Let the haunting begin!

pc-Halloween.tif

October 31, 2012

Halloween traces its origins to the ancient Celtic holiday “Samhain” (pronounced “sow-in”), celebrating the end of the traditional summer growing season on Oct. 31. 

The Celts, who lived 2,000 years ago in the area that is now Ireland, the United Kingdom and northern France, celebrated their new year on Nov. 1. This day marked the beginning of the dark, cold winter – a time of year that was often associated with human death. Celts believed that on the night before the new year, the boundary between the worlds of the living and the dead became blurred. On the night of Samhain, Oct. 31, it was believed that the ghosts of the dead returned to earth. One story says that on that day, the disembodied spirits of all those who had died throughout the preceding year would come back in search of living bodies to possess for the next year. It was believed to be their only hope for the afterlife. 

The Celts believed all laws of space and time were suspended during Samhain time, allowing the spirit world to intermingle with the living. Naturally, the living did not want to be possessed. So on the night of Oct. 31, villagers would extinguish the fires in their homes to make them cold and undesirable. They would then dress up in all manner of ghoulish costumes and noisily parade around the neighborhood, being as destructive as possible in order to frighten away spirits looking for bodies to possess. 

The custom of carving gourds on Halloween also traces its roots to Ireland and an old Irish tale about a man named Jack who was a noted trickster and drunkard. According to Irish lore, Jack tricked Satan into climbing a tree. Jack then carved an image of the cross into the tree’s trunk, thus trapping Satan up the tree. Jack made a deal with the devil that if he never tempted him again, Jack would let him out of the tree. After Jack died, however, he was denied access to heaven because of his evil ways. Hell had no welcome mat out for Jack either because he had tricked the devil. Instead, the devil gave Jack a single ember to light his way through the frigid darkness. The ember was placed inside a hollowed-out turnip to keep it glowing longer. 

Upon arriving in America, Europeans discovered gourds (pumpkins) were more plentiful than turnips, so the custom of hollowing out pumpkins to make “Jack’s Lanterns” was thus Americanized.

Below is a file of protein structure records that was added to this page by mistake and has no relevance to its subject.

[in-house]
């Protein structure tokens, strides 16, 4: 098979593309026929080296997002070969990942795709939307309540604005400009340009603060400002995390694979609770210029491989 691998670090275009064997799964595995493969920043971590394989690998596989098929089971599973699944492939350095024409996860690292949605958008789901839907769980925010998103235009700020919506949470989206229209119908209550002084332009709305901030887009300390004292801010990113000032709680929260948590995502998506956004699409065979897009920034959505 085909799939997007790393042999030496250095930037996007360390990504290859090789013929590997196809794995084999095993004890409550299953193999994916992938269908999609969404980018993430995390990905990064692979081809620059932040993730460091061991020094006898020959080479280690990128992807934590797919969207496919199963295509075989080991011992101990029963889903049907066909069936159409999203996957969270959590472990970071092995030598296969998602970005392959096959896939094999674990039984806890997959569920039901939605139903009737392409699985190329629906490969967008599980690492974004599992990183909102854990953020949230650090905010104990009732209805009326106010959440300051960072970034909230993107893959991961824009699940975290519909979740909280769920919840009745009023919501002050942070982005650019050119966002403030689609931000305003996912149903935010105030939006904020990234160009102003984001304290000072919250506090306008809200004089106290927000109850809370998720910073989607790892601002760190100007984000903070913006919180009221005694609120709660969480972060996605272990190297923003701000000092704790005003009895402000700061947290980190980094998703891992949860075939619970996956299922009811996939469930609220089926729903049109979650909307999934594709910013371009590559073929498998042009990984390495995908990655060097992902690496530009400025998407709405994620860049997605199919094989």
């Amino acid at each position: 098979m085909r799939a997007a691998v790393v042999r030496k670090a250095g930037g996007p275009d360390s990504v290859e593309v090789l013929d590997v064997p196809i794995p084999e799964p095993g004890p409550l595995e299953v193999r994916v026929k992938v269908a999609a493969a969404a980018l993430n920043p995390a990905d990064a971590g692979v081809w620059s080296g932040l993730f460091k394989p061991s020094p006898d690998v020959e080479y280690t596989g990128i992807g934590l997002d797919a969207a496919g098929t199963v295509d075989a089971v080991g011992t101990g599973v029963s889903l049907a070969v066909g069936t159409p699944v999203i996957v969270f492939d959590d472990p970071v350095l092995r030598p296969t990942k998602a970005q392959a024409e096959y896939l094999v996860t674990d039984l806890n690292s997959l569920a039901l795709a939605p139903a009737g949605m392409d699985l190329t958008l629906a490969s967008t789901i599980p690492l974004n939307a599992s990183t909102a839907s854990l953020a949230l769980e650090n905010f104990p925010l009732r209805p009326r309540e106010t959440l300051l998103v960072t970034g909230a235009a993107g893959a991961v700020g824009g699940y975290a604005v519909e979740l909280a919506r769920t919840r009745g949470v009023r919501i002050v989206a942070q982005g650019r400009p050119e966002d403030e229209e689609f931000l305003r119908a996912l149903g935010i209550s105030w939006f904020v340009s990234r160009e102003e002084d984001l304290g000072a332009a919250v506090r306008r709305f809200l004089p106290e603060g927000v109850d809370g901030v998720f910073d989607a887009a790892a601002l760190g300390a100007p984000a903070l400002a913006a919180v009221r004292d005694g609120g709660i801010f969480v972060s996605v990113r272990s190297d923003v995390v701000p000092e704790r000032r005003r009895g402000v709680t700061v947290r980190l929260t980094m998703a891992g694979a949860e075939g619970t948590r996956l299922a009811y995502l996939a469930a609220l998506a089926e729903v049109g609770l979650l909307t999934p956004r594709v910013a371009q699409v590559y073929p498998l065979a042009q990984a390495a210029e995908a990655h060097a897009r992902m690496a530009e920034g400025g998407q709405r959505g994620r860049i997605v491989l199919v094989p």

Comments are closed.

  • As KC grew, so grew the City Market

    April 21st, 2015
    by

    Northeast News Building the imposing new City Hall at Fifth and Main Streets required the installation of roughly 60 circular caissons, five feet across, to support the massive structure.


    Fairyland lives on in photo postcard

    April 14th, 2015
    by

    Northeast News This week’s postcard shows the view of Fairyland Park from the top of the roller coaster in the 1930s.


    History remains bridge to the past

    April 7th, 2015
    by

    Northeast News In 1950, there were only two bridges that spanned the Missouri River to the north, offering access to downtown Kansas City.
    The old Hannibal Bridge, originally constructed in 1917,


    Main Street Theater history lives on

    March 31st, 2015
    by

    Northeast News The marquee on the Max Bernstein postcard of the Main Street Theater shows the vaudeville team of Williams and Wolfus playing, as well as Lydia Barry.
    “Williams and Wolfus”


    Fort Osage serves both past and present

    March 24th, 2015
    by

    Northeast News This week’s postcard is an early Chrome-type postcard published by James Tetrick of Kansas City showing historic Fort Osage near Sibley.


  • The original Kansas City Hummer vehicle

    March 17th, 2015
    by

    Northeast News When you think of a Hummer these days, the first thing to probably come to mind is the monstrous SUV that began its life as a utility vehicle


    Greetings from Saint Patrick

    March 10th, 2015
    by

    Northeast News Postcards such as this have long been used to convey greetings conveniently to friends and relatives afar.


    The White Company delivers innovation through history

    March 4th, 2015
    by

    Northeast News “Our standard has always been to build a car able to surmount any road conditions which might be encountered.


    Postcard shows business as usual in 1909

    February 18th, 2015
    by

    Northeast News Risqué postcards, like the one shown here, have been around for as long as postcards themselves.
    Prior to the advent of postcards as a private communication medium, those looking


    Missouri’s home-state railroad

    February 11th, 2015
    by

    Northeast News Published for the Missouri Pacific–Iron Mountain Railway, the promotional postcard shows a picturesque view as described by the caption: “Along the Missouri River for more than 100 miles


  • Local Weather

  • What’s Happening

    Early morning fire at original Gates Bar B.Q., restaurant expects to be open today

    Joe Jarosz Northeast News April 24, 2015 KANSAS CITY, Missouri — An early morning fire won’t stop Gates Bar B. […]

    Police release photos, video of person of interest in Scarritt burglaries

    Kansas City Police Detectives yesterday released a photo and a video of a person of interest in the string of burglaries that has plagued the North Gladstone Boulevard corridor area over

    Trinity Affordable Housing purchases apartments

    By Joe Jarosz Northeast News KANSAS CITY, Missouri — A recent meeting has neighborhood residents cautiously optimistic about the future of a Northeast apartment complex. Northeast residents gathered in the office of